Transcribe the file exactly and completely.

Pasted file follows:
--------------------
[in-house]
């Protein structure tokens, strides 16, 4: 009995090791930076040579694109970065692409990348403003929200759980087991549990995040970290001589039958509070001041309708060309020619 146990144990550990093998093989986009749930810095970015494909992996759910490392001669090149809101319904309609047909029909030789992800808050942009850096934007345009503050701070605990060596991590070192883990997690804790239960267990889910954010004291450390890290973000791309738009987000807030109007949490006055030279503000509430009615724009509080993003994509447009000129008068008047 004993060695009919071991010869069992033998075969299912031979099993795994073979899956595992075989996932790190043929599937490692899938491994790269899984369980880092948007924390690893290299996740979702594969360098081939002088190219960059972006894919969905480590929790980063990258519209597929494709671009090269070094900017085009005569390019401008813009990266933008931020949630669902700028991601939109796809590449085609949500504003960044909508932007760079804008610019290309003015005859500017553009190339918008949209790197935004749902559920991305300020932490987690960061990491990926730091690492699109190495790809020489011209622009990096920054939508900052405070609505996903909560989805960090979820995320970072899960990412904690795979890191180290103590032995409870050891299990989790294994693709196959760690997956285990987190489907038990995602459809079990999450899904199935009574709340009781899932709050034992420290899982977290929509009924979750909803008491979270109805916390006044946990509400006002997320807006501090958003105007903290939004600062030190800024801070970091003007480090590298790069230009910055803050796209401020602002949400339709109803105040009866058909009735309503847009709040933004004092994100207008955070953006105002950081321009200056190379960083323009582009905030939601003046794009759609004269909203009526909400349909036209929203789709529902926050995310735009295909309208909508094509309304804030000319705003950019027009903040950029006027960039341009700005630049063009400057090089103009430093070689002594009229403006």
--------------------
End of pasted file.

[in-house]
């Protein structure tokens, strides 16, 4: 009995090791930076040579694109970065692409990348403003929200759980087991549990995040970290001589039958509070001041309708060309020619 146990144990550990093998093989986009749930810095970015494909992996759910490392001669090149809101319904309609047909029909030789992800808050942009850096934007345009503050701070605990060596991590070192883990997690804790239960267990889910954010004291450390890290973000791309738009987000807030109007949490006055030279503000509430009615724009509080993003994509447009000129008068008047 004993060695009919071991010869069992033998075969299912031979099993795994073979899956595992075989996932790190043929599937490692899938491994790269899984369980880092948007924390690893290299996740979702594969360098081939002088190219960059972006894919969905480590929790980063990258519209597929494709671009090269070094900017085009005569390019401008813009990266933008931020949630669902700028991601939109796809590449085609949500504003960044909508932007760079804008610019290309003015005859500017553009190339918008949209790197935004749902559920991305300020932490987690960061990491990926730091690492699109190495790809020489011209622009990096920054939508900052405070609505996903909560989805960090979820995320970072899960990412904690795979890191180290103590032995409870050891299990989790294994693709196959760690997956285990987190489907038990995602459809079990999450899904199935009574709340009781899932709050034992420290899982977290929509009924979750909803008491979270109805916390006044946990509400006002997320807006501090958003105007903290939004600062030190800024801070970091003007480090590298790069230009910055803050796209401020602002949400339709109803105040009866058909009735309503847009709040933004004092994100207008955070953006105002950081321009200056190379960083323009582009905030939601003046794009759609004269909203009526909400349909036209929203789709529902926050995310735009295909309208909508094509309304804030000319705003950019027009903040950029006027960039341009700005630049063009400057090089103009430093070689002594009229403006």